January 13, 2020
US$ 97.06 up .51 for the week Just won’t go down
March corn futures were unchanged for the week, although it did take a turn higher after the USDA report to get the market back there. There were several small changes made by USDA but in the end traders digested the changes and became buyers. Even though funds bought 12,000 contracts Friday they are still holding a short position with 86,000 contracts sold. So certainly there is room for more short covering and it appears that today is such the case. The March futures have traded above all recent highs and is trying to make believers out of the bears. Time will tell and as of now taking advantage of strong cash basis is of the utmost importance.
Soybean futures gained 5 cents for the week no thanks to the USDA numbers. There was really nothing positive for numbers but some how fund traders decided to buy and brought the March contract 10 cents off the lows of the day. That was nice however the damage was done by trading below the 945 number and not being able to go above there so far today. It is getting to the point where I just want to say “go fishing” and come back the middle of March. I guess we better see what materializes on Wednesday at the infamous signing of a trade deal with China. All I can say is that it better be positive. The 900 level available for new crop pricing is still hanging around. Where is there more risk, 10,000 bushels of soybeans in your bin at home or putting that cash in in your pocket and spending 20 some cents for a call option position? The latter. Fund traders are now on the plus side of the market with just 2000 long positions. That is not a position they will defend if Wednesday’s signing turns out to be a farce.
February live cattle futures gained 270 last week but at this point it appears to be somewhat overdone. Today the market has failed to get near any resistance like 12790 or 12810 so it will continue to struggle. Cash was barely higher last week with the best numbers turned in in Iowa at 126 and 200 dressed. Just not enough to keep the futures market ticking higher. Now I did not say that this run higher is over just slowing down. Along that line of thought is that carcass weights have crept higher at the same time cutout values have declined. Both of these trends play into the packers hand and must be dealt with in the market place. In other words with either higher futures values or higher cutout values to keep the greedy packers happy. Keeping in mind that our beef will continue to have plenty of competition from poultry and pork an another unproven protein that I can’t get myself to put in print here. Longer term it is sad to say that Australia’s forced liquidation of beef herds will probably help demand here.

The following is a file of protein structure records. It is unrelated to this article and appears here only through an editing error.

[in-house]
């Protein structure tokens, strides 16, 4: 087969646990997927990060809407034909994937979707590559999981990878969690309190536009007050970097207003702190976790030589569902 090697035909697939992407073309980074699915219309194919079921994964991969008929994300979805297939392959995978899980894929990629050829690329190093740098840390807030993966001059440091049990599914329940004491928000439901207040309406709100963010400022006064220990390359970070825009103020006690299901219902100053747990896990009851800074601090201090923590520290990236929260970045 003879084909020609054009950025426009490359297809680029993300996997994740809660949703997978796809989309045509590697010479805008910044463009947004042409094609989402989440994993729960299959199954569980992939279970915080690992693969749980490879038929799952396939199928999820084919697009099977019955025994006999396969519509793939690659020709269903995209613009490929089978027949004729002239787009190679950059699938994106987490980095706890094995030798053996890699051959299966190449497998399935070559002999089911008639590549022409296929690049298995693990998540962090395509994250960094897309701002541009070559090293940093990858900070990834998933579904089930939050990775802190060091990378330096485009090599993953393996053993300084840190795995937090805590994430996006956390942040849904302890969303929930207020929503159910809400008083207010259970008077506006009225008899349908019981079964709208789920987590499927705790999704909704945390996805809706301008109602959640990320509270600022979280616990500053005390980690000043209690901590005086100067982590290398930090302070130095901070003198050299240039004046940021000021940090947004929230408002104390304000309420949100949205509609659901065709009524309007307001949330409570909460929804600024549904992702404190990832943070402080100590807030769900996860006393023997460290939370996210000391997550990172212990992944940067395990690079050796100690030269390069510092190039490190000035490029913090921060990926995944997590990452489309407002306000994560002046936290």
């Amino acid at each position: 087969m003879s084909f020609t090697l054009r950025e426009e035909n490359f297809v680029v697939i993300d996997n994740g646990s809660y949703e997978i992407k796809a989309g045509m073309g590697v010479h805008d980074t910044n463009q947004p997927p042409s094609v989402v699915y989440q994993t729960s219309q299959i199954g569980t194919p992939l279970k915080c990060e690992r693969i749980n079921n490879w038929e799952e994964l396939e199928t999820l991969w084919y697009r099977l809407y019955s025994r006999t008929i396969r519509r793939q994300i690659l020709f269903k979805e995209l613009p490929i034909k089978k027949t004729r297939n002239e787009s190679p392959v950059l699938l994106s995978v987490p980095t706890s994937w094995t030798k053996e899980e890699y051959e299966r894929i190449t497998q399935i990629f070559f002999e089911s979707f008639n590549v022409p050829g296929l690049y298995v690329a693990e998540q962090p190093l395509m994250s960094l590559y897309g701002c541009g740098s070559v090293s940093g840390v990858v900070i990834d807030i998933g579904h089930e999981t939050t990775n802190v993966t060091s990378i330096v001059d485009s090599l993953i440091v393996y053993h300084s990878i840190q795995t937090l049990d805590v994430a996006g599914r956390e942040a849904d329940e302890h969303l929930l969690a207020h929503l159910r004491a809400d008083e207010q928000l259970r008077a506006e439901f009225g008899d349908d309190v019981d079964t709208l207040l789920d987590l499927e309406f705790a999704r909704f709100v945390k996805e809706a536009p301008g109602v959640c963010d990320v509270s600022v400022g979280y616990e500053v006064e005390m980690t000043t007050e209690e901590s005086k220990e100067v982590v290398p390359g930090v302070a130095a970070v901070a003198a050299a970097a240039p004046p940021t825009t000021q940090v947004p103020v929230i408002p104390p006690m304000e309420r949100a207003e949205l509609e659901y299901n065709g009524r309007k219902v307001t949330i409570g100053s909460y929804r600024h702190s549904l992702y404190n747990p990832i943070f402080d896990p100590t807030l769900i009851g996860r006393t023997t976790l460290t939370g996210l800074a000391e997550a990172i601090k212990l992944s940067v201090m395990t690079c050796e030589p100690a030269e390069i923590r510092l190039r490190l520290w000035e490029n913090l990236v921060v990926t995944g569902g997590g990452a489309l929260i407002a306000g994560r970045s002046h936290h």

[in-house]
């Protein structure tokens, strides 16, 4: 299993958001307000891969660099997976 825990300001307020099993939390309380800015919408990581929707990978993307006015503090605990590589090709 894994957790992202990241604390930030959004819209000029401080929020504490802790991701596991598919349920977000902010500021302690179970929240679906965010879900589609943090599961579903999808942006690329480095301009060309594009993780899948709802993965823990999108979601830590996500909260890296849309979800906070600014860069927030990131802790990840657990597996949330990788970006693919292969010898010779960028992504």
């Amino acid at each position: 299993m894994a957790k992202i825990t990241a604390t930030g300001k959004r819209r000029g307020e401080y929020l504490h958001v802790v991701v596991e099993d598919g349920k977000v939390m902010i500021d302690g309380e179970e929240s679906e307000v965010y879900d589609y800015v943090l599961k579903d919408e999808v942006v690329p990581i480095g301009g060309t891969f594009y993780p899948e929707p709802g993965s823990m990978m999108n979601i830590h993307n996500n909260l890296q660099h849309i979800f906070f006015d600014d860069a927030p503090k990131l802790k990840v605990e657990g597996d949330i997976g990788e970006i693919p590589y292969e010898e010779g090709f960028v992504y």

February milk futures lost again for the week ending at 1698. So we have seen it again that bouncing higher is near impossible to hold on to. The only way to defense that is when the futures market does touch between 18 and 19 get those put options bought. Then hope the market rockets over twenty and never comes back. Needless to say there was nothing positive about the butter or cheese trade, both being lower. So either milk production needs to come down or milk demand needs to improve. I for one will take improved demand.
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